Hergt Monoplane (oz1885)
About this Plan
Hergt Monoplane. Peanut scale rubber model.
Quote: "The Hergt Monoplane is a rather obscure WWI airplane. Only one was built. With a wingspan of 6 meters and a length of 5.2 meters, it was rather small and probably wouldn't have been much good as a military airplane. It was not equipped with anything in the way of armament, and its top speed was only about 78 mph.
However, it does look a bit like the Fokker E1, and in fact its configuration is about what a model builder would do to the E1 to make it into the ideal WWI peanut.
It was built with a plywood skinned fuselage and plywood covered cantilever wings. Therefore there is no wire bracing to be modeled. It had pronounced washout in the wings - note the wing twist shown on the plans.
The tail looks like it was made of parts taken from an E1, and these surfaces are therefore proportionately larger when used on this small aircraft. This also would explain the fact that there was a cross on the vertical tail, but none in evidence elsewhere, on the air-plane in the photo that is available in 'German Aircraft of the First World War' by Peter Gray and Owen Thetford. Mr FD Hergt also used wheels that were easily available and therefore look large on this small aircraft.
Since the wing and fuselage were plywood covered, internal structure is not easily determined. The model was made of standard built-up, tissue-covered structure to keep it as light as possible. It uses some materials that are not really standard, so this article makes some comments about structural concepts, and lists sources where these materials can be purchased.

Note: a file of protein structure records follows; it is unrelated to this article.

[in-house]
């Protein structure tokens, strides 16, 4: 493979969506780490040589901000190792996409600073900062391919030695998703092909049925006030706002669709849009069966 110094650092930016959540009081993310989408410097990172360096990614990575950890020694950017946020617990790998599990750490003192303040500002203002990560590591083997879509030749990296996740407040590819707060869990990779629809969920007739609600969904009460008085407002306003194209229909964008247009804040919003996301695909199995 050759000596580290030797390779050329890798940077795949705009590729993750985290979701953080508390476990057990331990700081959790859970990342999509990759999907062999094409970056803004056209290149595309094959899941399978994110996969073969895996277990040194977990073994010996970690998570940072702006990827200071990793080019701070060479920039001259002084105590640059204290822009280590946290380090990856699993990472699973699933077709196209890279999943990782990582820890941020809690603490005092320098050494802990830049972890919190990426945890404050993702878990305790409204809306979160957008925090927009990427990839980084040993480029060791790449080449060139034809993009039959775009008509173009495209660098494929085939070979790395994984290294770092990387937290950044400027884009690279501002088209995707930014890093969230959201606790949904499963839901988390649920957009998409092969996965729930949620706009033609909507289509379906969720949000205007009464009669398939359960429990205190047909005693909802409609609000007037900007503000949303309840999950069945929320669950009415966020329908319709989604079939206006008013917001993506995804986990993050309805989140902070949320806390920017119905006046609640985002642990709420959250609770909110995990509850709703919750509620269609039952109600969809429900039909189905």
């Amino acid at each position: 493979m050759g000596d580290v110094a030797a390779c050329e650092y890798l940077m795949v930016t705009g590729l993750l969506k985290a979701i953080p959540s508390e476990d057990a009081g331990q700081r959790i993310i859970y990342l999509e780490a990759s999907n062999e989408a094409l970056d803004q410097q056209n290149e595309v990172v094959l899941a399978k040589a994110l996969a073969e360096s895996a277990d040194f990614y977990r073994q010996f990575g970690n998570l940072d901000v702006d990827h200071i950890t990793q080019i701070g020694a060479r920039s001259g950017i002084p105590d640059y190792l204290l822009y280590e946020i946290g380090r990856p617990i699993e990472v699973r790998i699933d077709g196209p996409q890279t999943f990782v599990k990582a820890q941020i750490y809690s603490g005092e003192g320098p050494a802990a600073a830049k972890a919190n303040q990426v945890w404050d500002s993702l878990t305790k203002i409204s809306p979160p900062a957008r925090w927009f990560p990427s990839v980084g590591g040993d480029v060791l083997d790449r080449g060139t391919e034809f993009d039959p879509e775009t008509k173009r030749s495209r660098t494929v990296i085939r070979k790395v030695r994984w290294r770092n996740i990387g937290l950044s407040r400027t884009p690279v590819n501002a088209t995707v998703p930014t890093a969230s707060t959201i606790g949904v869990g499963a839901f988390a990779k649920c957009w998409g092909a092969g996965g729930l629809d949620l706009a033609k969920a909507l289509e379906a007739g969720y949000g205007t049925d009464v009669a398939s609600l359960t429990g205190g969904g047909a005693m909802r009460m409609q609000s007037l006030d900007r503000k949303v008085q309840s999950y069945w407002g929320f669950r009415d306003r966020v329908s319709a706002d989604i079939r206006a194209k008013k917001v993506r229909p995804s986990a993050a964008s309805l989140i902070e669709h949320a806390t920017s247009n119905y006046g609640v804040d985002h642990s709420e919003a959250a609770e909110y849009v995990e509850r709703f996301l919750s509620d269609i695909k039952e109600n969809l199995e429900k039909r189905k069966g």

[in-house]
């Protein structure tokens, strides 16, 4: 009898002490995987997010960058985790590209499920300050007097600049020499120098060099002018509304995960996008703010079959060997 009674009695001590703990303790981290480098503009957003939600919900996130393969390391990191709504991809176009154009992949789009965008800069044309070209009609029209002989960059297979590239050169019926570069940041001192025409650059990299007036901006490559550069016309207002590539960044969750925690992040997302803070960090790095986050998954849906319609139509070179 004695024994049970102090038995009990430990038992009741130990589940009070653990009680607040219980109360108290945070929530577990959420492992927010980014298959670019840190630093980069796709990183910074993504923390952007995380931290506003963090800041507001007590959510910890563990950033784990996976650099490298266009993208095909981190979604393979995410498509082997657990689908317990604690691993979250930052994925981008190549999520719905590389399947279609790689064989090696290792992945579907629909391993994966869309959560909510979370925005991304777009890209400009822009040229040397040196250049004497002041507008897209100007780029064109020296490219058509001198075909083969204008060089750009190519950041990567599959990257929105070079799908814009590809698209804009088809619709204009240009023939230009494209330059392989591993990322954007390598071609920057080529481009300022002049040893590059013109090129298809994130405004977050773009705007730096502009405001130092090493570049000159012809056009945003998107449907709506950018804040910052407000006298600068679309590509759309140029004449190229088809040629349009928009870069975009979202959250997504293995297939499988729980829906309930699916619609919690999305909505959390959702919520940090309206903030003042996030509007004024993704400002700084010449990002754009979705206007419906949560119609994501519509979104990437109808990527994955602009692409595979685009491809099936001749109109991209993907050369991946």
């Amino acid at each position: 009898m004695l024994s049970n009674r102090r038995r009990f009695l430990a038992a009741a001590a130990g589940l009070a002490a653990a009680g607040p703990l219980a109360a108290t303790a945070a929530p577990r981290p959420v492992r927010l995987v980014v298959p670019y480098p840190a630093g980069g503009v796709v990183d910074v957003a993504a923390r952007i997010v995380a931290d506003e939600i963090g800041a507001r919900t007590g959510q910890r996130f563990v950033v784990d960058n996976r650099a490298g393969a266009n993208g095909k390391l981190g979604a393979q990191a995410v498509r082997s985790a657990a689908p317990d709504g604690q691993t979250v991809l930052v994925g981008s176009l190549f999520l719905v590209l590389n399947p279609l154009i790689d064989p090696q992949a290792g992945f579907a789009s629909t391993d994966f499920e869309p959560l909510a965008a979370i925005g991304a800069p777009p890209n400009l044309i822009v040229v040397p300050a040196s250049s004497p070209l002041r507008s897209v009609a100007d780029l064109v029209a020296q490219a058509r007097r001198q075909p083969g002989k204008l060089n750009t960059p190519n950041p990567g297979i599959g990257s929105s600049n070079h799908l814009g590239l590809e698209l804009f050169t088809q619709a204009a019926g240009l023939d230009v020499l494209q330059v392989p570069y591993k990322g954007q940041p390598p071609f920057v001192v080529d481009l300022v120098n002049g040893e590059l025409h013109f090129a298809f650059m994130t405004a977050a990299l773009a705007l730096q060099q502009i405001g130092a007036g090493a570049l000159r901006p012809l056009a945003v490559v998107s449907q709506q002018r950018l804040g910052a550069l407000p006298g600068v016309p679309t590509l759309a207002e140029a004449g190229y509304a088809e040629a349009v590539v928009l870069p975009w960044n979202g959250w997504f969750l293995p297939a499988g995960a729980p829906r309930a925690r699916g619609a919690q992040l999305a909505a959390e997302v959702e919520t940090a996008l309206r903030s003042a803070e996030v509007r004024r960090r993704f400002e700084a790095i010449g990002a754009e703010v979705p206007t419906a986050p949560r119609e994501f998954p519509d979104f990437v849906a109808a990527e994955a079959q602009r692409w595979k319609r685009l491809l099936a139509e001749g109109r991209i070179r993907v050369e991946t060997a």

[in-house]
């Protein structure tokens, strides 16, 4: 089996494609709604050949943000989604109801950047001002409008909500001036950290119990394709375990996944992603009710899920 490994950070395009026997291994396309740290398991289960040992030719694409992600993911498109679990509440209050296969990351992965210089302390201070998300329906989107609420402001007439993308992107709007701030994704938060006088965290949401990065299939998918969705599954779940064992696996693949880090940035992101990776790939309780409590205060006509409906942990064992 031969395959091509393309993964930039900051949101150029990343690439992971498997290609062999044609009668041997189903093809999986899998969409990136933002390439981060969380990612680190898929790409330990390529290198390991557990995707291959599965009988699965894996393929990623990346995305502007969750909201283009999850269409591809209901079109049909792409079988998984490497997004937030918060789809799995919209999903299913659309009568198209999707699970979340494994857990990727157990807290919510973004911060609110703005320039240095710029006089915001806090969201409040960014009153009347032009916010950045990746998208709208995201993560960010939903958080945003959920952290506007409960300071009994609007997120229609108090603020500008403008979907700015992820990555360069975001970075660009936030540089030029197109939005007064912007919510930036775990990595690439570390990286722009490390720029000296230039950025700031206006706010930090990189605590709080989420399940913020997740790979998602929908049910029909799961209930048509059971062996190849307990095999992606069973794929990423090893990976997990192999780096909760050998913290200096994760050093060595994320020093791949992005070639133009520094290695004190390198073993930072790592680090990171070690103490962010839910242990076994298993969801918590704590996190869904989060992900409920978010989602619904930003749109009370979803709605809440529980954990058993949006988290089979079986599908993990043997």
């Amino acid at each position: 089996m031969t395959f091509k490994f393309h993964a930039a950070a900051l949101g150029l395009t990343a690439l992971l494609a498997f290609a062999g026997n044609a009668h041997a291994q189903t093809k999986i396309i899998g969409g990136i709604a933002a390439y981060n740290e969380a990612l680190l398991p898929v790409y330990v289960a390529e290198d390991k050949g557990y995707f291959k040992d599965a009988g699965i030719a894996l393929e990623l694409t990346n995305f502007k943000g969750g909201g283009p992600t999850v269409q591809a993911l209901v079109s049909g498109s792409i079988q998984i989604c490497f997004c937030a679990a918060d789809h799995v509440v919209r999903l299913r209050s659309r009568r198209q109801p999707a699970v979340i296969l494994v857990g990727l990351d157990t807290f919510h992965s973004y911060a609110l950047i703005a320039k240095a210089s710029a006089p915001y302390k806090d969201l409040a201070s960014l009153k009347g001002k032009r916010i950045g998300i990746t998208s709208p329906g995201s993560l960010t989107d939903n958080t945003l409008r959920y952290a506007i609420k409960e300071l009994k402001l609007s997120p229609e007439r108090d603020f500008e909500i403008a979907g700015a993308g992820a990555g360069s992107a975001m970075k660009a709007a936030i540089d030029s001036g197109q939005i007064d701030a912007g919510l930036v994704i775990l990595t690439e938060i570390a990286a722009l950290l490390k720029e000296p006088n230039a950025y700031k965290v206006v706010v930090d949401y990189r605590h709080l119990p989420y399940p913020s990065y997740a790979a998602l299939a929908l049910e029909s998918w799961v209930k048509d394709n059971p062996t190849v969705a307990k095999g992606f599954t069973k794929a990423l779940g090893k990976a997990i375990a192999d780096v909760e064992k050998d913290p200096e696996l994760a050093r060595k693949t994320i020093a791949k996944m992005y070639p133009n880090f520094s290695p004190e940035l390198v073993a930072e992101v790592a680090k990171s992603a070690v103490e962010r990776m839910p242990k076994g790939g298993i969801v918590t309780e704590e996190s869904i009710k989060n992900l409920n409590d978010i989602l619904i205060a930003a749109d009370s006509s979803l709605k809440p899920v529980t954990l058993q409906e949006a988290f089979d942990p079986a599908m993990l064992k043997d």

Note that the wings are attached to the fuselage sides about a quarter of the way down from the top longerons. In this location, both the leading and trailing edge of the wing can apply loads into or out of the fuselage structure..."
Update 11/02/2014: Replaced this with a clearer copy at correct full size.
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User commentsHello Steve!, this is my last work, a German 1918 Hergt monoplane, designed by Ing. F.D. Hergt and tested by Mario Scherff, achieved speed was 125 mph. I have no flight it yet but maybe this week end I'll can do it. I hope you like, the engine (more or less a Gnôme 9c and 80hp) is made only from balsa wood too. Best regards,
MarcoAGuillermo - 11/02/2014
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